The laboratory testing and inelastic computer analysis are described for a 1936-designed bridge which is typical of many of the older, reinforced-concrete, multi-span bridges in New Zealand. The structure has plain-round (undeformed) reinforcing bars and anchorage details, shear strength, and column-transverse reinforcement that are potentially deficient. Despite the suspected seismic deficiencies, the testing and analysis of the bridge show that its seismic performance will be good.
The results indicate that (a) seismic retrofitting for the subject bridge is not warranted, (b) code criteria applicable to the design of new structures, with deformed reinforcing, can be overly conservative when used for the assessment of existing structures, and (c) plain-round reinforcing bars under seismic forces suffer extensive bond deterioration resulting in pinched hysteretic response which, for earthquakes with strong pulses, can lead to greater seismic damage. Also records show that some earthquakes have a much higher potential to cause damage than the earthquake levels that have typically been assumed in bridge design and retrofitting.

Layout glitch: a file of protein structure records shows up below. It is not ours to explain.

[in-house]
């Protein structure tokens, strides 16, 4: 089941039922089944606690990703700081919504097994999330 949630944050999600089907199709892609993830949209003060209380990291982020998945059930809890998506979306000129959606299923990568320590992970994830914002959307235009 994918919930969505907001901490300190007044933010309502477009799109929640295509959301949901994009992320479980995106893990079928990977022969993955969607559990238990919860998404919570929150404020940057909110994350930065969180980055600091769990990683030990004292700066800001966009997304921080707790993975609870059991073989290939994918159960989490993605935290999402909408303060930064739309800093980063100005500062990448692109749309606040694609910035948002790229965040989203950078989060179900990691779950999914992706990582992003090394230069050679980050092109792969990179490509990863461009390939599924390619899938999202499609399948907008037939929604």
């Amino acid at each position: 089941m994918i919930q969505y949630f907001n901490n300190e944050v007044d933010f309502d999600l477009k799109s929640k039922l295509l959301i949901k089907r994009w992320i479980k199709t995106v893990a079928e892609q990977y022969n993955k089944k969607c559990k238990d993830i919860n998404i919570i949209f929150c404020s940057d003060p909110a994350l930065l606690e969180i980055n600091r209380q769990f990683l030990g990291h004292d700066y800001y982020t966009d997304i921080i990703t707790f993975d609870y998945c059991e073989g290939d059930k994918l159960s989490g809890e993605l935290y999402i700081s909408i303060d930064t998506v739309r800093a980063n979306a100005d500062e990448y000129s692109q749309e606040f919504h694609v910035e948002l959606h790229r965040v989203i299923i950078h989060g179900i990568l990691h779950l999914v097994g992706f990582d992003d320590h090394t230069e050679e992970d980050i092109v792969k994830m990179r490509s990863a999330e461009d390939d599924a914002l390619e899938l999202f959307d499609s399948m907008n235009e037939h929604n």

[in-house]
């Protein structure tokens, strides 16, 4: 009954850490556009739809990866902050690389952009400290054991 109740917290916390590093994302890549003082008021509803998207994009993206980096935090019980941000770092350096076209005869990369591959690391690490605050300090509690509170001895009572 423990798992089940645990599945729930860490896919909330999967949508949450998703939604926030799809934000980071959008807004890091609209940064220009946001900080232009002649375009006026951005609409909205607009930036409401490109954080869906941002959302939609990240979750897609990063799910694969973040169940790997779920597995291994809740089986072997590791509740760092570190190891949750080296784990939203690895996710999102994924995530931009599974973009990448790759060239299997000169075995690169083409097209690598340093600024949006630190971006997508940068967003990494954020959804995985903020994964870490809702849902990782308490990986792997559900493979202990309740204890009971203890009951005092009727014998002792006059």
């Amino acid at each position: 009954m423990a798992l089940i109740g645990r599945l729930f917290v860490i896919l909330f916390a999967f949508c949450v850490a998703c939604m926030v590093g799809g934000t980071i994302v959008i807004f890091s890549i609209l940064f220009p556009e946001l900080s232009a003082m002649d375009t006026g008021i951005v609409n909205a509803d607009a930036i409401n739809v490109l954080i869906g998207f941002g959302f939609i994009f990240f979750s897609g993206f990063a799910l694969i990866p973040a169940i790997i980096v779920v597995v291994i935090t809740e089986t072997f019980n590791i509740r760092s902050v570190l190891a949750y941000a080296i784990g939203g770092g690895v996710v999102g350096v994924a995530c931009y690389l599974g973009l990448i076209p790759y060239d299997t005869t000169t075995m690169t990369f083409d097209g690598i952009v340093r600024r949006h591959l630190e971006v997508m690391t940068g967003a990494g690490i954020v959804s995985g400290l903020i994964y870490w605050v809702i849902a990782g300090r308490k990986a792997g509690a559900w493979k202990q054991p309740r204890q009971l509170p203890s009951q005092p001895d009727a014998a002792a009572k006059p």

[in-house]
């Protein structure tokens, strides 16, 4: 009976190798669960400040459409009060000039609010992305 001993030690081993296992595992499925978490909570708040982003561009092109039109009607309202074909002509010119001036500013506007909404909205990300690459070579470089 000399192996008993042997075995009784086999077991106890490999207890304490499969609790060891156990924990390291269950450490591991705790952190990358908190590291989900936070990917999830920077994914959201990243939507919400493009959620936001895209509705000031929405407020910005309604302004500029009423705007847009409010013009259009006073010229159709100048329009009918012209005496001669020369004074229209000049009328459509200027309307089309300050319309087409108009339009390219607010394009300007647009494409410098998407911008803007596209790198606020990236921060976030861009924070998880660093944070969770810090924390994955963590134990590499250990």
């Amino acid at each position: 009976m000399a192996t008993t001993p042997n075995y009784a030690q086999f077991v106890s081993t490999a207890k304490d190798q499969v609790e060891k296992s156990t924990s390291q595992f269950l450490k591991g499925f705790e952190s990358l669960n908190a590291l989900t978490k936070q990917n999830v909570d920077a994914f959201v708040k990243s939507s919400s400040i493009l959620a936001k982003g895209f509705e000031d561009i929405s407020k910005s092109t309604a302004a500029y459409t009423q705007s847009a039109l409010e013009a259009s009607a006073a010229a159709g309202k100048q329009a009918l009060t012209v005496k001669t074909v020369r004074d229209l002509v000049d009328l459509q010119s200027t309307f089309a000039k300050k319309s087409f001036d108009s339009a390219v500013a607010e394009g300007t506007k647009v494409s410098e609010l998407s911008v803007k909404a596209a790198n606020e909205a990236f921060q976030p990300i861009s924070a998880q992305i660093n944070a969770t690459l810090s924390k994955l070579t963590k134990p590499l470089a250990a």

Keywords: Bond, bridges, capacity design, concrete, earthquakes, New Zealand, plain bars, reinforcing steel, retrofitting, seismic evaluation, seismic testing, structural engineering, time-history analysis